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Senate Dems Turn Up the Heat on NCLB Negotiations, As Booker Suggests Possible Filibuster

By Carolyn Phenicie | October 8, 2015

Senate Democrats and the Obama administration Thursday reiterated their demand for stronger accountability provisions in the No Child Left Behind rewrite and signaled that not including them could be a death knell for the bill.
“The only way we’re going to have the power to get this done is if all of us are willing to throw ourselves into it and say we will not pass a piece of major civil rights legislation that does not have accountability,” said Sen. Elizabeth Warren, one of the sponsors of a failed amendment that aimed to get stricter accountability standards in the Senate’s bill. “We owe this to our children. We owe this to our future.”
Outgoing Education Secretary Arne Duncan, his successor John B. King Jr., and three Democratic senators joined teachers, students, and civil rights advocates at a roundtable discussion about the importance of including strict intervention standards for states to protect the bill’s civil rights legacy. Research has shown that the accountability aspects of No Child Left Behind improved student achievement in math.
Neither the Senate nor the House bill sets clear thresholds of when states must intervene in low-performing schools. Nearly all Senate Democrats backed an amendment by Warren and Sens. Chris Murphy and Cory Booker that would require states to intervene in three types of schools: those with large achievement gaps, those where fewer than two-thirds of students graduate, and the bottom 5 percent of all schools in the state.
Although the amendment didn’t make it into the final bill, 43 members backed the provision – enough that if they stick together, they could block any final compromise that doesn’t have an accountability standard from being considered on the Senate floor, where chamber rules require 60 votes to proceed on contentious issues.
“I’m prepared to do anything I can,” Booker told reporters after the roundtable, when questioned about a potential filibuster. “For those kids I will stand, filibuster, do whatever I have to do to make sure this bill is to where it needs to be.”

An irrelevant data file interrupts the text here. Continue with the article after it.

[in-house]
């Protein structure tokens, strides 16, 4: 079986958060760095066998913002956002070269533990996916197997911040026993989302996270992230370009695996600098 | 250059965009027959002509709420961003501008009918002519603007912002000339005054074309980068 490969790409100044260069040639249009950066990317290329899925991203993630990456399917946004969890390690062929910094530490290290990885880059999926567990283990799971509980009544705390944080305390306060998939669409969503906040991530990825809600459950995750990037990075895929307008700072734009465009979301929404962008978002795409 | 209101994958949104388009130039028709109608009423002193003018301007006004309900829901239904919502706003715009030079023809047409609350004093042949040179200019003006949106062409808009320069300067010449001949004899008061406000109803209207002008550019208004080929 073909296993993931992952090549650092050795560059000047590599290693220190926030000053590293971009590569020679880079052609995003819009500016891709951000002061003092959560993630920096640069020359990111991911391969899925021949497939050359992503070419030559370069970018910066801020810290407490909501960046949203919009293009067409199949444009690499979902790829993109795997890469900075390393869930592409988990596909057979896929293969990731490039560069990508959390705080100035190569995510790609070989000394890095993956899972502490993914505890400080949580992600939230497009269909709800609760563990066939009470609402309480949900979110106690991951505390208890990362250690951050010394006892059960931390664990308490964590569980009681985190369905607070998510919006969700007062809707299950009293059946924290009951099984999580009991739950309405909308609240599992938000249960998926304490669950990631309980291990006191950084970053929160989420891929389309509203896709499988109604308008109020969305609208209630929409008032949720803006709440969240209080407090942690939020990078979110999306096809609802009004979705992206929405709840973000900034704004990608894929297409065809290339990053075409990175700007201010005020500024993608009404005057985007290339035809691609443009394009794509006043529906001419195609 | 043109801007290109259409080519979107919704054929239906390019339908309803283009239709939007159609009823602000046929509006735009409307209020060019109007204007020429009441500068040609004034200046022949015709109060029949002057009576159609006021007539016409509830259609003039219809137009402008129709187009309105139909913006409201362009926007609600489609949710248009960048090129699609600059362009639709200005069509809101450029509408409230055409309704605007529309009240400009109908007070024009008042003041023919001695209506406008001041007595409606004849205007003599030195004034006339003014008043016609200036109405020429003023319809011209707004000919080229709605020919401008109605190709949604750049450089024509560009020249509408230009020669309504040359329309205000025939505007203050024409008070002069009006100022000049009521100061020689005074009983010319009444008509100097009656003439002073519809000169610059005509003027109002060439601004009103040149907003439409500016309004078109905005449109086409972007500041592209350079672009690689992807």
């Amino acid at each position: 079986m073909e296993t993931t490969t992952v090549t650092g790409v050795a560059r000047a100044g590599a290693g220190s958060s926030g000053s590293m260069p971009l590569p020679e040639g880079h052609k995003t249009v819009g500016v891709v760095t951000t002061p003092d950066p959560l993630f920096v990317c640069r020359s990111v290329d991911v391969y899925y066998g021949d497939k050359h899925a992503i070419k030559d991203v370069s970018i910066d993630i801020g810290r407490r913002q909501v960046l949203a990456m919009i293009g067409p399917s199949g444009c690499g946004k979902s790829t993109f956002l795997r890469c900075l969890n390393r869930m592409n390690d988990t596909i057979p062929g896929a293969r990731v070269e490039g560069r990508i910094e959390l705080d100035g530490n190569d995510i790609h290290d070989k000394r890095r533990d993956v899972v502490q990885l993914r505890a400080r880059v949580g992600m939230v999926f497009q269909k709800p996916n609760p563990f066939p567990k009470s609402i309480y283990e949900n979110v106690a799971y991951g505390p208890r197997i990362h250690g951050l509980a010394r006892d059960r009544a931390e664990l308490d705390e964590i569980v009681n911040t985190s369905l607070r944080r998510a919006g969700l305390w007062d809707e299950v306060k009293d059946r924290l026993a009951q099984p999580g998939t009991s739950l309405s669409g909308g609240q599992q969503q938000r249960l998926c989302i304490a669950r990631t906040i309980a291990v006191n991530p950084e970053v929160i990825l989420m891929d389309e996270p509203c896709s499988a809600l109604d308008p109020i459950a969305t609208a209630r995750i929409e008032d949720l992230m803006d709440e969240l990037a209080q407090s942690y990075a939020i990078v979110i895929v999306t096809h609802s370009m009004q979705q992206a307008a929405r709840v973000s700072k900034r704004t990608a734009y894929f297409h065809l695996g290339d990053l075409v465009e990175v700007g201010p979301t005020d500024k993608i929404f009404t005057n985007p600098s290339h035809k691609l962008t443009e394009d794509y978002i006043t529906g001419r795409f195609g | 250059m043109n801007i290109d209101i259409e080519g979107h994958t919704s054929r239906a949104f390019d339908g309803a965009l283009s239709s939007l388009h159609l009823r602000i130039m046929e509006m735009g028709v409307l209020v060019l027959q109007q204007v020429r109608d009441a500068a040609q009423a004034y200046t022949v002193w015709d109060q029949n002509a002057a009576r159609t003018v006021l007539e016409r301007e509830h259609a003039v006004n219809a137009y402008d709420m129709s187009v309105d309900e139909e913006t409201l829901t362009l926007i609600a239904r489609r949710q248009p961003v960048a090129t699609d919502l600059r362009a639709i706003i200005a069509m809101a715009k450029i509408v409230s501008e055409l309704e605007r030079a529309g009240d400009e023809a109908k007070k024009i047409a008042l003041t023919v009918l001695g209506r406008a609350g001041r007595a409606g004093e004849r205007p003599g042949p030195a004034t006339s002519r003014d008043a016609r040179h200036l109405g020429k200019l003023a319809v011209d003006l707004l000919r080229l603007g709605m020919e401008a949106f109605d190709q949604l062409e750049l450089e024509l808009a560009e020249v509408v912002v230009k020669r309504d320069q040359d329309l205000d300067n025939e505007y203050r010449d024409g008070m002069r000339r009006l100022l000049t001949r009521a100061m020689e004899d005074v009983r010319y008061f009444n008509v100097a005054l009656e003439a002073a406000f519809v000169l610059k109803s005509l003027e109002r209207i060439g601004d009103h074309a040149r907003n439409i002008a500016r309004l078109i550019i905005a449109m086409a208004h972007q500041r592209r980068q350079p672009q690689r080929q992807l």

Some observers have said the bottom 5 percent metric may wind up in the final compromise, but the other two could be scuttled.
Duncan, however, seemed unwilling to give up any of the provisions. “In the absence [of any of those benchmarks], then I think we’re hurting kids. We’re hurting the exact kids we’re trying to help,” he told reporters.
Booker also hinted that a veto threat could help the bill move toward stronger accountability.
“Frankly, the president really has the power of the pen here: he could choose to veto … That’s a tremendous amount of leverage to try to get the legislation to where it needs to be,” he said.
Duncan, who told a crowd at the National Press Club last week that the odds of a final rewrite dropped below 50/50 after House Speaker John Boehner’s resignation, remained pessimistic about the bill’s odds.
In an ideal scenario, Congress would pass a bipartisan bill with strong accountability protections. They also could pass “a weak bill or a bad bill that we can’t support,” or, most likely, do nothing at all, Duncan said.
“Congress has been good at doing nothing for a long time. We just don’t know of those three tracks where this is going to end, but we would love to have a very good bill that fixes the law for the nation that the president could be proud to support,” he said.  
In addition to reiterating the staggering facts about the gaps in resources and achievement between white students and students of color, advocates said during the roundtable that they’ll try to make the debate personal.
Murphy told the story of a 16-year-old in Connecticut who walked out of class nearly every morning. That student, a client of Murphy’s wife during her time working for Connecticut legal services, missed more days of school than he attended, and eventually had a run-in with an administrator that sent him to prison. It turned out the student, who had a learning disability, was walking out of class because he couldn’t read and was embarrassed to be struggling so much with the material.
“This really is about the individual kids who are getting the raw end of the deal,” he said.
Sen. Cory Booker photo by Getty Images
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